Holidays can be the best of times or the worst of times. But most studies show that between Thanksgiving and New Year's most people experience a good deal of holiday stress. They also tend to eat more, exercise less, have more heart attacks and gain an average of 10 pounds.
While "over the river and through the woods to Grandmotherís house" can sound fun, holiday stress usually undermines your health, happiness and finances. So try out these holiday tips.
Take Charge of Holiday Stress
During the holidays, hospital emergency room visits and police reports reveal an increase in sickness, addiction, criminal craziness and psychological suffering for three main reasons.
- Physical demands get crazy. Shopping, social pressures, holiday preparation and overindulgence in unhealthy food and drink tend to get out of control. And exercise, rest and healthy eating, all good antidotes for stress and fatigue, take a back seat.
- Relationships are in your face. During the holidays, relationships can be a double-edged sword. When families are thrust together for any length of time things often get tense. But then again, missing loved ones is especially depressing during the holidays.
- Debt can go through the roof. Money problems are stressful any time of the year. And holiday overspending can cause financial debt to spiral out of control. This naturally causes increased feelings of stress, depression and hopelessness.
Seven Solutions for Holiday Stress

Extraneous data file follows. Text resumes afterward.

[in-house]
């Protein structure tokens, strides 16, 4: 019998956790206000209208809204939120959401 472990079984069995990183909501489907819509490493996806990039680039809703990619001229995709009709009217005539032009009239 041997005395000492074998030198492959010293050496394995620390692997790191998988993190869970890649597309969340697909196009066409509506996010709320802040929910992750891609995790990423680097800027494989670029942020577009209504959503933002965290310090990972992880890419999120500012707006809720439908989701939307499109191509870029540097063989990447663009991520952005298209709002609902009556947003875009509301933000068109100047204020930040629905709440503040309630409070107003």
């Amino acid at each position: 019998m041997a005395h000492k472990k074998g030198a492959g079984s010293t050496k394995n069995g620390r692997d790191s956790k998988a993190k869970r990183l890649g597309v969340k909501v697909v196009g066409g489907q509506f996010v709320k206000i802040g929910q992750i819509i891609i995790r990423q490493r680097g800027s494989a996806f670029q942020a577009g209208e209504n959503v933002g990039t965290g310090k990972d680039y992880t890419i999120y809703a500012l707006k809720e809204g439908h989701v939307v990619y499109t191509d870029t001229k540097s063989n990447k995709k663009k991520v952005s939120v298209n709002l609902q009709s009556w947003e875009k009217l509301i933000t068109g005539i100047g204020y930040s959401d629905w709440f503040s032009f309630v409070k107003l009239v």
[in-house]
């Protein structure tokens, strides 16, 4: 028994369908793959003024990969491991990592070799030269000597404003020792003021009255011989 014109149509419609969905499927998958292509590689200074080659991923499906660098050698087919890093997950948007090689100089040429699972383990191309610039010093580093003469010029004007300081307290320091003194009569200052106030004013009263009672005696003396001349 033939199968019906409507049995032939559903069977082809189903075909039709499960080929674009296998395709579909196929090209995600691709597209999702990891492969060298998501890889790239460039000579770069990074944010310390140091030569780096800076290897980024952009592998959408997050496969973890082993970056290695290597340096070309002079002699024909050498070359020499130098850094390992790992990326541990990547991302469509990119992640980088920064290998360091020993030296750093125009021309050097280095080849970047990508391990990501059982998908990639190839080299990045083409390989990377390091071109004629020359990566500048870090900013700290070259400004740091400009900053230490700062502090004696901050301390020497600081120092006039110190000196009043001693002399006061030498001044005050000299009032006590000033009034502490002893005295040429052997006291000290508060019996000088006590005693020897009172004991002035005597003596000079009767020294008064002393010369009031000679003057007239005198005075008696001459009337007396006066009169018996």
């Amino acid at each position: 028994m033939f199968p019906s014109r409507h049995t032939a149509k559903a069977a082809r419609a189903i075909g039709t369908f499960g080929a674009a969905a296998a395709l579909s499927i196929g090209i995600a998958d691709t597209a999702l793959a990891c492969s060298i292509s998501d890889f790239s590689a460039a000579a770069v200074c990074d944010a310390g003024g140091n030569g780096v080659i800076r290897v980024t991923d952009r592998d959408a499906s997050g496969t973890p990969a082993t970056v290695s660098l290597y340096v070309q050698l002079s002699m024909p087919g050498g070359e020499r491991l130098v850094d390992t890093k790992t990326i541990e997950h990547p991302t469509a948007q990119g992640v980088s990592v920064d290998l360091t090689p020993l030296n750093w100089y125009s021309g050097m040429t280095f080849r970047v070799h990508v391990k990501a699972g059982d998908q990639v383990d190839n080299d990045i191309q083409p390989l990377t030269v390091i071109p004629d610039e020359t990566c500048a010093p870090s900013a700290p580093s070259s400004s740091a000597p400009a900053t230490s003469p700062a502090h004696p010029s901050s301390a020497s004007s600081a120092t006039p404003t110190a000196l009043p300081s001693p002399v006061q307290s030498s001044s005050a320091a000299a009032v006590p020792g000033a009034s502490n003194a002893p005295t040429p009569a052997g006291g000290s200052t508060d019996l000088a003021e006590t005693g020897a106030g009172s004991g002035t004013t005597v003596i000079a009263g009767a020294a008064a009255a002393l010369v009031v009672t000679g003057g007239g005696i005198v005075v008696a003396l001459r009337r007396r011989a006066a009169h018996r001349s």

Here's what you can do this holiday season to make sure you "Have yourself a merry little Christmas," Hanukkah, Thanksgiving and New Years:
- Put yourself first. Remember "If Momma ain't happy, ain't nobody happy!" Rethink the holidays with your well being in mind. Plan ahead and do what works best for you.
- Eat healthy. Don't let the holidays become a dietary free-for-all. Overindulgence creates stress, which causes more overindulgence. Have an apple instead of apple pie. The more fat and sugar you eat, the less energy you have and the more stressed and run down you feel.
- Exercise. Walking is one of the healthiest ways to reduce stress. If the weather doesn't permit a walk, go to the mall and weave your way around the busy harried shoppers.
- Rest and relax. Get plenty of sleep and make time for yourself. Take a leisurely walk. Listen to soothing music, clear your mind, slow your breathing and restore your inner calm.
- Be realistic. Holiday traditions aren't engraved in stone. Hold on to those that work for you and get rid of the rest. You can always share yourself through pictures and e-mails.
- Say "No." People will often accept you turning down invitations. If they don't, too bad. Only say "yes" to what you really want to do and you'll avoid feeling overwhelmed and resentful.
- Be positive. Forget about being perfect. Change whatever you can about the holidays that bothers you and gracefully accept the rest. Above all, gratitude works wonders.
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Note: The information contained on this website is not intended to be prescriptive. Any attempt to diagnose or treat an illness should come under the direction of a physician who is familiar with nutritional therapy.